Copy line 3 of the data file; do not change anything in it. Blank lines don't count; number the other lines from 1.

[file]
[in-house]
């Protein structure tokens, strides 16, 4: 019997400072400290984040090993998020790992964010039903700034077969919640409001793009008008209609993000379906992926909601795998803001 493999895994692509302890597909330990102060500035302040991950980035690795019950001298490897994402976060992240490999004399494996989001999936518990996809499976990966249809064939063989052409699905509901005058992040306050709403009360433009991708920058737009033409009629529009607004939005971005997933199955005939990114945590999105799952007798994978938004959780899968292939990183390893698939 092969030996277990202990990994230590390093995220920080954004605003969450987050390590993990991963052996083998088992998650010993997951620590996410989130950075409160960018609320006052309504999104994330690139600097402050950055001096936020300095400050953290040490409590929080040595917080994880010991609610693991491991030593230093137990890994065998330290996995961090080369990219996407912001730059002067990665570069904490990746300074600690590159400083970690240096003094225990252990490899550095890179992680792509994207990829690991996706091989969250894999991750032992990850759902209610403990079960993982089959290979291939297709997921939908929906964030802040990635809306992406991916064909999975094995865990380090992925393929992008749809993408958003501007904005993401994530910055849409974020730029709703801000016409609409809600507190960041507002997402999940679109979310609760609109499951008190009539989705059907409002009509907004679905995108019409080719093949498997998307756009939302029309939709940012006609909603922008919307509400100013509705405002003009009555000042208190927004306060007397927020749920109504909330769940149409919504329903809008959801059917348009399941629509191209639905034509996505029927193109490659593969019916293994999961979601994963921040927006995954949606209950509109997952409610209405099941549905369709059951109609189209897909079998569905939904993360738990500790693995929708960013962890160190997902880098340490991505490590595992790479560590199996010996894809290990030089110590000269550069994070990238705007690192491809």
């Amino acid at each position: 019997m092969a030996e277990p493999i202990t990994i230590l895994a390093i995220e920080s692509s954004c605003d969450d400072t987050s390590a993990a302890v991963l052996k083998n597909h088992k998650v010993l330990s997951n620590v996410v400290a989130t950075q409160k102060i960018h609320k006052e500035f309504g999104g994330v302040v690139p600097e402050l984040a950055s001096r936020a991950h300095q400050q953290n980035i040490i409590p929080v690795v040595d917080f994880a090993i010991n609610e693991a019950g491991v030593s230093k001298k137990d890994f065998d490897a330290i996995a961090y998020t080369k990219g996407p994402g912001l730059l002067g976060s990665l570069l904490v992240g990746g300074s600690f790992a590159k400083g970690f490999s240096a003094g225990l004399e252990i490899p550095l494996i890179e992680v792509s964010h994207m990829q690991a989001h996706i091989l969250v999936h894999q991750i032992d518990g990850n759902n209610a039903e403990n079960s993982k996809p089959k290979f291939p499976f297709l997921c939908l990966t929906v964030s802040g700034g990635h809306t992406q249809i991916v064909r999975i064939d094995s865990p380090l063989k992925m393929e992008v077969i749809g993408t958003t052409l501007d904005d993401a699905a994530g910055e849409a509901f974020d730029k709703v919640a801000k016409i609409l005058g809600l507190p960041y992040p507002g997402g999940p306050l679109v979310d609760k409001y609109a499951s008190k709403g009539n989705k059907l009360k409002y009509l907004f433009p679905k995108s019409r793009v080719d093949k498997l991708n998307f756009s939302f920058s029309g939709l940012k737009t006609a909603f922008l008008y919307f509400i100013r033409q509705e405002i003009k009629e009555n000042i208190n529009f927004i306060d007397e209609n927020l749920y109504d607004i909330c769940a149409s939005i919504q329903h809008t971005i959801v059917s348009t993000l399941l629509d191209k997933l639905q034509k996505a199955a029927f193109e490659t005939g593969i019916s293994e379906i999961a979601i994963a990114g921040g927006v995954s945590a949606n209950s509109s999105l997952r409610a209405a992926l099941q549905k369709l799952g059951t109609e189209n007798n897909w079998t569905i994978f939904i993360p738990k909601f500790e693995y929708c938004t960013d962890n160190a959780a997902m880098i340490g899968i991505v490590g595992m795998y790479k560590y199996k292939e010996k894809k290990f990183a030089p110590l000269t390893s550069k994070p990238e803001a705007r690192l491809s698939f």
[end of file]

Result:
């Amino acid at each position: 019997m092969a030996e277990p493999i202990t990994i230590l895994a390093i995220e920080s692509s954004c605003d969450d400072t987050s390590a993990a302890v991963l052996k083998n597909h088992k998650v010993l330990s997951n620590v996410v400290a989130t950075q409160k102060i960018h609320k006052e500035f309504g999104g994330v302040v690139p600097e402050l984040a950055s001096r936020a991950h300095q400050q953290n980035i040490i409590p929080v690795v040595d917080f994880a090993i010991n609610e693991a019950g491991v030593s230093k001298k137990d890994f065998d490897a330290i996995a961090y998020t080369k990219g996407p994402g912001l730059l002067g976060s990665l570069l904490v992240g990746g300074s600690f790992a590159k400083g970690f490999s240096a003094g225990l004399e252990i490899p550095l494996i890179e992680v792509s964010h994207m990829q690991a989001h996706i091989l969250v999936h894999q991750i032992d518990g990850n759902n209610a039903e403990n079960s993982k996809p089959k290979f291939p499976f297709l997921c939908l990966t929906v964030s802040g700034g990635h809306t992406q249809i991916v064909r999975i064939d094995s865990p380090l063989k992925m393929e992008v077969i749809g993408t958003t052409l501007d904005d993401a699905a994530g910055e849409a509901f974020d730029k709703v919640a801000k016409i609409l005058g809600l507190p960041y992040p507002g997402g999940p306050l679109v979310d609760k409001y609109a499951s008190k709403g009539n989705k059907l009360k409002y009509l907004f433009p679905k995108s019409r793009v080719d093949k498997l991708n998307f756009s939302f920058s029309g939709l940012k737009t006609a909603f922008l008008y919307f509400i100013r033409q509705e405002i003009k009629e009555n000042i208190n529009f927004i306060d007397e209609n927020l749920y109504d607004i909330c769940a149409s939005i919504q329903h809008t971005i959801v059917s348009t993000l399941l629509d191209k997933l639905q034509k996505a199955a029927f193109e490659t005939g593969i019916s293994e379906i999961a979601i994963a990114g921040g927006v995954s945590a949606n209950s509109s999105l997952r409610a209405a992926l099941q549905k369709l799952g059951t109609e189209n007798n897909w079998t569905i994978f939904i993360p738990k909601f500790e693995y929708c938004t960013d962890n160190a959780a997902m880098i340490g899968i991505v490590g595992m795998y790479k560590y199996k292939e010996k894809k290990f990183a030089p110590l000269t390893s550069k994070p990238e803001a705007r690192l491809s698939f």